• Friendly fire is enabled, which I’m sure seemed like a good idea at the time.
• Asterix and Obelix are very different characters, though with interchangeable controls. They’re simultaneously extremely different but immediately understandable.
• Possibly the most gameplay variety in a Konami licensed beat ‘em up. The Teenage Mutant Ninja Turtles can only dream of chariot racing.
• Literally tossing around your opponents like ragdolls is always going to be fun.
• Opponents can be beaten while they’re down for the all-important purpose of smacking them against other, slightly more conscious enemies.
• Powered up punches are a logical extension of other titles’ super moves, and feel appropriately cartoony.
• Unfortunately, some bosses necessitate powered up punches for a final coup de grâce, and outright requiring a player to do anything in an arcade setting is a black mark against fun.
• Very unfortunately only available in Europe or locally at that one arcade owned by that Agnieszka person… and Agnieszka seems pretty sketchy.

Asterix Final Ranking: Disqualified for not being American enough. Grab some apple pie and get back to our judge’s panel.

The Simpsons (1991)

BLINKER• Four players, and all four are the prime members of the titular Simpsons family. No being stuck with Dazzler here.
• Basic attacks and special moves both differentiate the characters. No one is mistaking Marge’s vacuum cleaner or butt bump for El Barto’s skateboard skill.
• Weapons and items are available frequently across multiple stages. A hammer may be used to brutalize teacups, and Lisa is allowed to fire a slingshot at the Burns Army. The Japanese version even offers the occasional nuclear bomb.
• The Simpsons may combine powers, thus meaning there’s a better reason than usual to encourage additional players to come and bond. What’s more, attract mode and a boss both clue the player into how to properly join forces.
• There are more background gags in this game than most modern episodes of The Simpsons.
• Despite the fairly mundane setting (evil billionaire kidnaps baby, tale as old as time), the various levels are varied and interesting. Moe’s Bar might be a bit longer than it ever appeared in the series proper, but the nearby graveyard is a blast, and the television station includes more robots and ninja than one would expect. The Dream World is the pinnacle, complete with unique enemies, objects, and a bowling ball boss.
• There are two bonus stages that give a humble player the opportunity to completely mangle some poor arcade owner’s buttons. Sorry, Agnieszka.

The Simpsons final ranking: Well, this one is hard to judge, as…

Wait a minute… We have some late-breaking news…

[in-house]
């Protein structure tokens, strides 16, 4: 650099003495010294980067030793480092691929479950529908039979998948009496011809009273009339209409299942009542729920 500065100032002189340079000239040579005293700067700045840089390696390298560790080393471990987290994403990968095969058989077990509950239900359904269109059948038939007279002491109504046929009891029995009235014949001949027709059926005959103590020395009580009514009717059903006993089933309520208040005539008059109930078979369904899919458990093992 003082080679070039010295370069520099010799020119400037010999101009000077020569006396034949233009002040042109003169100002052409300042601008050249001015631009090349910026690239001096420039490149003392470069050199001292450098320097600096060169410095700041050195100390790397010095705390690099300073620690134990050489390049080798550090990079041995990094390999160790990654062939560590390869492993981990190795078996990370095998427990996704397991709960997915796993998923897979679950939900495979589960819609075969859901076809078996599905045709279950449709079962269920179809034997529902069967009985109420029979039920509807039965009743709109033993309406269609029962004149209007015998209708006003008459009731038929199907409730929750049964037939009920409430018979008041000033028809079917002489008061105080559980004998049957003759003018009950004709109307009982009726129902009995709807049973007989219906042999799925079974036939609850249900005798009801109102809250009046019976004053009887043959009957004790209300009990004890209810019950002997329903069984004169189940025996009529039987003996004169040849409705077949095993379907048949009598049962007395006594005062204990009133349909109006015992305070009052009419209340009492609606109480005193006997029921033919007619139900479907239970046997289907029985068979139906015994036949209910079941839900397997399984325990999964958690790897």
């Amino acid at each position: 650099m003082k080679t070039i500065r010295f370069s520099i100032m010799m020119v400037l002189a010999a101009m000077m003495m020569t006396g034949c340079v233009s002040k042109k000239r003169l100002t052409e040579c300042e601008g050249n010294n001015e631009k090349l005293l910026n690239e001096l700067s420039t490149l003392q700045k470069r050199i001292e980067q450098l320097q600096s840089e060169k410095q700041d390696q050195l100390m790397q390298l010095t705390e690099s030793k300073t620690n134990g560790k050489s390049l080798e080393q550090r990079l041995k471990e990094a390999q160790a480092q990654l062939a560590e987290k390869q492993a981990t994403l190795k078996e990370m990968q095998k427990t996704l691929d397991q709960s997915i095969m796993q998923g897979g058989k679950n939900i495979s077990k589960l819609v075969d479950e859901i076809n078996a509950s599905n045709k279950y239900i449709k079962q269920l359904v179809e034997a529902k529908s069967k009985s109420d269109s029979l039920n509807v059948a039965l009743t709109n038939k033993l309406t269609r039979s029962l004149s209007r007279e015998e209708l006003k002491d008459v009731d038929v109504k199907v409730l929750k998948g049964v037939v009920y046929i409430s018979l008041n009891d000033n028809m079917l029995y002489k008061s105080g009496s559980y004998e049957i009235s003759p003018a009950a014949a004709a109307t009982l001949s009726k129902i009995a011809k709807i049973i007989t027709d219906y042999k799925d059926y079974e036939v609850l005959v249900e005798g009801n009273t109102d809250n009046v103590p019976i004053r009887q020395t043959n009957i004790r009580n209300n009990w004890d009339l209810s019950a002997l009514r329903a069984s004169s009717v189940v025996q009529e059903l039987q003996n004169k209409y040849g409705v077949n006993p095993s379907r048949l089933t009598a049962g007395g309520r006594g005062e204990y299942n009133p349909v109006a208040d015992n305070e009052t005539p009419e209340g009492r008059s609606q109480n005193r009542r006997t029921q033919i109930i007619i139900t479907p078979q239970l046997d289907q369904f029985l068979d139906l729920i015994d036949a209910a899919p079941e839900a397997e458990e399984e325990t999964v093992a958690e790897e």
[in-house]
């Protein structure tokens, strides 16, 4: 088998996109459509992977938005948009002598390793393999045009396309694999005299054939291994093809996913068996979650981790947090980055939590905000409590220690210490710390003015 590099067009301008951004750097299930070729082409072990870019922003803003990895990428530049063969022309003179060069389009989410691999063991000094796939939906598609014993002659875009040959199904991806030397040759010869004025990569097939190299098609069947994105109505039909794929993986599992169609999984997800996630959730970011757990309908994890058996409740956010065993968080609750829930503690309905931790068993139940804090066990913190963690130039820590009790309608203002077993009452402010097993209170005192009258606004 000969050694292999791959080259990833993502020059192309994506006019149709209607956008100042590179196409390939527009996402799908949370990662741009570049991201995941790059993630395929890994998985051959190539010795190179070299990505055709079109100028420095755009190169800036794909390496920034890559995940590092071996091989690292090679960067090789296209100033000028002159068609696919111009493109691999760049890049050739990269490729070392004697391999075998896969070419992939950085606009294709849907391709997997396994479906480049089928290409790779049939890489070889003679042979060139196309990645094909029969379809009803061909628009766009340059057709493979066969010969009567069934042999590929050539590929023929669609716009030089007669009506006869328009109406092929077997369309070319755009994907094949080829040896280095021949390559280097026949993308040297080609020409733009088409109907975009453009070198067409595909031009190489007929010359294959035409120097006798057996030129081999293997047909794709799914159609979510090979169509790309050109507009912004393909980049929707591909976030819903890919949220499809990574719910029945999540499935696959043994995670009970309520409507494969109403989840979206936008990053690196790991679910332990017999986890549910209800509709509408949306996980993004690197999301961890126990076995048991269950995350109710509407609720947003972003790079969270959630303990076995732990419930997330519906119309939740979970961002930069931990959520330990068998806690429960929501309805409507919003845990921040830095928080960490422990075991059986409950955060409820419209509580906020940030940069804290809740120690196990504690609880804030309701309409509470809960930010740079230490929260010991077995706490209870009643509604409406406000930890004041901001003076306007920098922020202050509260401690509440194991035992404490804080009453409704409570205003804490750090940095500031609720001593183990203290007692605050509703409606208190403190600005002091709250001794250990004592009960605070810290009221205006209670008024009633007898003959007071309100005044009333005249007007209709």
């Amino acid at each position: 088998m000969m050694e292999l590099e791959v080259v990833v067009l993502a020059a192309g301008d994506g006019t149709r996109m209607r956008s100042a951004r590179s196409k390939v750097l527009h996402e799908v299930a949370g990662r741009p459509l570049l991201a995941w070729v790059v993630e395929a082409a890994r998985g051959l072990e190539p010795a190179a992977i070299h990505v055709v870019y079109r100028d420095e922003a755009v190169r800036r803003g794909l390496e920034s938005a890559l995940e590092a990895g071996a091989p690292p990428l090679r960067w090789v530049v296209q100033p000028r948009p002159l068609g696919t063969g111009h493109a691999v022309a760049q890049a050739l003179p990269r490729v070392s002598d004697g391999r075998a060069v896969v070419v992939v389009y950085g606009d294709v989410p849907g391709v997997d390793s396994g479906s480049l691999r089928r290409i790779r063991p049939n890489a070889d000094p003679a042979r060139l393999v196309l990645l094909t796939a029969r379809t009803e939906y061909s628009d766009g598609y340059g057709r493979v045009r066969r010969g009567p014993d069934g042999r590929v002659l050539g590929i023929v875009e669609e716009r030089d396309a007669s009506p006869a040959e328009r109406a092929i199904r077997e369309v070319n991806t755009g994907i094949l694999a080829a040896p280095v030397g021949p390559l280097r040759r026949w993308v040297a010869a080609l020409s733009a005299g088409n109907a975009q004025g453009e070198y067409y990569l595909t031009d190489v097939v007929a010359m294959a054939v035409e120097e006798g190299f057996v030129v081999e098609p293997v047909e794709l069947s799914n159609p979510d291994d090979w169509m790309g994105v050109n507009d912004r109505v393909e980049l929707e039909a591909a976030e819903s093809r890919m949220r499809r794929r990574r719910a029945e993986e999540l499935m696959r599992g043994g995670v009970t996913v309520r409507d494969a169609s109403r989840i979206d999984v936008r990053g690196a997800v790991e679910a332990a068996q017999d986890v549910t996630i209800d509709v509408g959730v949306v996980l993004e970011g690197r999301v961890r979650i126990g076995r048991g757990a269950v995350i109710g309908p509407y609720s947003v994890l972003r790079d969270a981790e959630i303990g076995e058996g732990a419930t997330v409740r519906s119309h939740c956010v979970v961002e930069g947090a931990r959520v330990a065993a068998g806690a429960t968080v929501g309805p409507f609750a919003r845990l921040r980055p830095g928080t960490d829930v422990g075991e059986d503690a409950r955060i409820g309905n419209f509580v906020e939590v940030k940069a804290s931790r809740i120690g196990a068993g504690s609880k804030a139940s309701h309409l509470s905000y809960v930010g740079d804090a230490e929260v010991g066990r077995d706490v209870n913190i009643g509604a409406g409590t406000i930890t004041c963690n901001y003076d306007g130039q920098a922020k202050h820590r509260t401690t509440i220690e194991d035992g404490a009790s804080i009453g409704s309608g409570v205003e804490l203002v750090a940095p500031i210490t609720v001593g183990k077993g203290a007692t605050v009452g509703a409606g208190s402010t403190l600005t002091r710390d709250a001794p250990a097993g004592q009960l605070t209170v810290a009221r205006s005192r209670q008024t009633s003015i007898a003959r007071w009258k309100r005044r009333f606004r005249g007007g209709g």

Woof

Apparently you can throw a dog at your opponents in The Simpsons, and said dog is just happy to be there throughout the hurling.

Okay, yes, The Simpsons unequivocally wins this competition. Don’t have a cow, man, that’s just how it is.

FGC #510 The Simpsons (Arcade)

  • System: Arcade, but briefly available on Playstation network for the PS3, and Xbox Live for the Xbox 360. It likely disappeared again, though.
  • Number of Players: Four Simpsons. Sorry, Maggie, you have to be the macguffin this time.
  • Port-o-Call: There’s also a MS-DOS version of The Simpsons, and… Well, it’s from that same school of weird photocopying that led to the Mega Man DOS ports. It looks completely correct (for a DOS port from the early 90s), but it feels incredibly wrong (for anything ever). Jump once in that game, and you’ll turn it off in favor of MAME immediately.
  • ZAPAcross the Sea: The Japanese version includes more “weapons”, and hidden spots throughout levels that award fruit and alike. Whether this is because that version was released later or because Konami thought its native players needed more incentive to play a Simpsons game is unknown. What’s important is that Lisa can launch random cherry bombs against opponents, and that’s always fun.
  • Goggle Bob Fact: My grandfather was always happy to provide quarters for his grandson, but was not happy with that Bart character casually utilizing the word “hell”. He would not have granted The Simpson this great beat ‘em up honor (he might have defaulted to Bomberman).
  • Favorite Simpson (this game): Marge. I just think she’s neat.
  • Did you know? There is more than a passing similarity between the final boss of The Simpsons and the final boss of Bucky O’Hare. In both cases, you’re battling the antagonist of the series as a hulking robot that gradually loses parts and morphs into different fighting modes. Then again, maybe this is just a trope of action games, as every game from Smash TV to Three Dirty Dwarves pulls a similar trick.